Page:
You heard that right, the wait is over, LTO-8 tape is back! If ever there was anything sexy about tape
The topic of data growth and security continues to be a challenge for many organizations. The question to “air-gap” or
As cameras and other media devices steadily rise in number and improve in capability, sports broadcasters, production companies, and movie studios all face a mutually critical challenge: What to do with these expanding libraries of valuable content?
[vc_row][vc_column][vc_column_text]The following is a guest post by Dr. Marc M. Batschkus, Archiware [mk_dropcaps style=”simple-style”]A[/mk_dropcaps]rchiving has been around for a long
With macro-trends like looming Zettabyte scale unstructured data and the increasing threat from ransomware, LTO’s properties and attributes have made it a key technology in the future.
Once again, World Backup Day upon us, which is a great reminder that you don’t want to be like the guy who almost lost Toy Story 2…or the one who sparked a massive outage in Amazon AWS, right?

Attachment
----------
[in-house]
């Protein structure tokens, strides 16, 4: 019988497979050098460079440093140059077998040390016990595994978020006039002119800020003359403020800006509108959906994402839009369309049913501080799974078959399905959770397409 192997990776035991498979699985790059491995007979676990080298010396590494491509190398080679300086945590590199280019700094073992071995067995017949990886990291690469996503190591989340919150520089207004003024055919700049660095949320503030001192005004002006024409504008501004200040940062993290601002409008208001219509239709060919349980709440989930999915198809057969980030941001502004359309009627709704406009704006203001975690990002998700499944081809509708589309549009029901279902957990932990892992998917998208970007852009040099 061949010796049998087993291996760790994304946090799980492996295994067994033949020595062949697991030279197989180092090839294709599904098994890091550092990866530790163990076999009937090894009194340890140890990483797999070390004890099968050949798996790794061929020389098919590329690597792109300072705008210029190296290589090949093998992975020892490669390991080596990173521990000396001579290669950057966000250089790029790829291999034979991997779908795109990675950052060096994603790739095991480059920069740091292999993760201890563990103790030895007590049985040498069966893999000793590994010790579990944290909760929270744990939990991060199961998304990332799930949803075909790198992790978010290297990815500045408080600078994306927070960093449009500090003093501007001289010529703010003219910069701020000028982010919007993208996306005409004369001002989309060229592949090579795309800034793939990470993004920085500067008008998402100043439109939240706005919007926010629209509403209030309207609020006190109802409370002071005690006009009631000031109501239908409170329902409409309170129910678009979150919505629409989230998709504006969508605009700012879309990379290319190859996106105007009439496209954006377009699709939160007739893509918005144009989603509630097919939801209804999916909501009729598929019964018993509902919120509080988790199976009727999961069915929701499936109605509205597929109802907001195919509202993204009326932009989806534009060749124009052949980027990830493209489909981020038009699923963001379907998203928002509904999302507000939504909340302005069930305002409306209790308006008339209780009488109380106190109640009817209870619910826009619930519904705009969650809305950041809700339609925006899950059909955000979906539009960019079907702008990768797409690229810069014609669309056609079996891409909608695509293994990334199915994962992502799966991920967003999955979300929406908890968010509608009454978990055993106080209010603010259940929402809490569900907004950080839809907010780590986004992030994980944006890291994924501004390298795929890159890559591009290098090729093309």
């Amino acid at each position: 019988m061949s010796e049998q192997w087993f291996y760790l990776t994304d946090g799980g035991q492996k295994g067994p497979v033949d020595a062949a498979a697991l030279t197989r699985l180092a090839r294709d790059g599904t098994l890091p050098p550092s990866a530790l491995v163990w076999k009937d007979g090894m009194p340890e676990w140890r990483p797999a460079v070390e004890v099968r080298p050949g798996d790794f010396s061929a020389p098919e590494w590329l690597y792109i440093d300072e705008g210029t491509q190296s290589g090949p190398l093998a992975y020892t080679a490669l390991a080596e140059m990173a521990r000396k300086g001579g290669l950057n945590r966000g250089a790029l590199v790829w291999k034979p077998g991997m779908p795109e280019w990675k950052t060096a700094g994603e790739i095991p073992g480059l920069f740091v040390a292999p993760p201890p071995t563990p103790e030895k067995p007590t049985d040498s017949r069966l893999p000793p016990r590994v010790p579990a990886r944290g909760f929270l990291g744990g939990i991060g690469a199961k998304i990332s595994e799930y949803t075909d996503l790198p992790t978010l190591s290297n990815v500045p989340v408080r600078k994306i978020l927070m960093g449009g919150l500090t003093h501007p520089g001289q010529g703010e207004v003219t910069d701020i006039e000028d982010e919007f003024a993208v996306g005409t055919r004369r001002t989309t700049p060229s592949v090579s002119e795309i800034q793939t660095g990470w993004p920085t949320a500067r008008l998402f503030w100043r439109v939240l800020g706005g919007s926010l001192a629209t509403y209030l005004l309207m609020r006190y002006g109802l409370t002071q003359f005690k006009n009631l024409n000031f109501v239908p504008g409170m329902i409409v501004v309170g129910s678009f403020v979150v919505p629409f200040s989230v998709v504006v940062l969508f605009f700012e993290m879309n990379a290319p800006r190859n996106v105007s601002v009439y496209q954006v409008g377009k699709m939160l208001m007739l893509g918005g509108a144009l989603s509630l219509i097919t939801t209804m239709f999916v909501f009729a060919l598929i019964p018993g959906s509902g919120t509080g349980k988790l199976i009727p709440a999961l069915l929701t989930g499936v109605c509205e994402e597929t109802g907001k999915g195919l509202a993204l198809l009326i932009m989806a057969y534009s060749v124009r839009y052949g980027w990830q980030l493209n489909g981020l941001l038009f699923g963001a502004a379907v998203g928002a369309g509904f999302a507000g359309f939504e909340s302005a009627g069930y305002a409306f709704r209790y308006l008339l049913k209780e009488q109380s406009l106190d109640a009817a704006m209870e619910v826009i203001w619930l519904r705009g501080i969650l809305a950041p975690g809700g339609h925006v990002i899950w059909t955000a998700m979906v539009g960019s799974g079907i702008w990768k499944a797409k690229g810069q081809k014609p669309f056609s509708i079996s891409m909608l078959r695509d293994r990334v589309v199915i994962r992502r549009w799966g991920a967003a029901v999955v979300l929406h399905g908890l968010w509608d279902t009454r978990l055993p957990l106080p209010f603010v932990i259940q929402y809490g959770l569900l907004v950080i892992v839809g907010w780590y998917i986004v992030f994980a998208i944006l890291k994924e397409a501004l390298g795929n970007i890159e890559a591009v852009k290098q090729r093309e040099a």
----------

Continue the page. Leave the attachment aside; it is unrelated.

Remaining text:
Like many video production studios today, your team is probably creating more and more content. As the requests for assets pour in from across your enterprise, you’re producing marketing videos that show off new product features, HR videos that help recruit job applicants, sales training videos that offer strategies for closing deals, and more.
Over the past few weeks, I’ve been updating a number of technical documents about how LTO-7 and soon to be released LTO-8 have made quantum leaps in both capacity (recording density) and data reliability. During this process, I thought back to the days of old when we old-timers were just getting started, before data storage became a specialty. It’s somewhat mind-boggling how far data recording has progressed in recent years. Back in the day, the maximum data capacity of a 2,400-foot 9-track tape reel, recorded at 6,250 BPI was 170 MB. Today LTO-7 recording density is 19,107 bits/mm, which equates to 477,675 BPI, providing 6 TB per cartridge on a 3,400-foot piece of media—and LTO-8 is projected to have 12 TB per cartridge. Truly amazing!
Major companies, healthcare organizations, and individuals were hit this weekend by the newest ransomware attack—WannaCry. WannaCry affected an exploit in the Windows XP operating system on PCs. Microsoft shortly sent out a fix for the security flaw, but authorities warn that many more cases may come to light in the following weeks.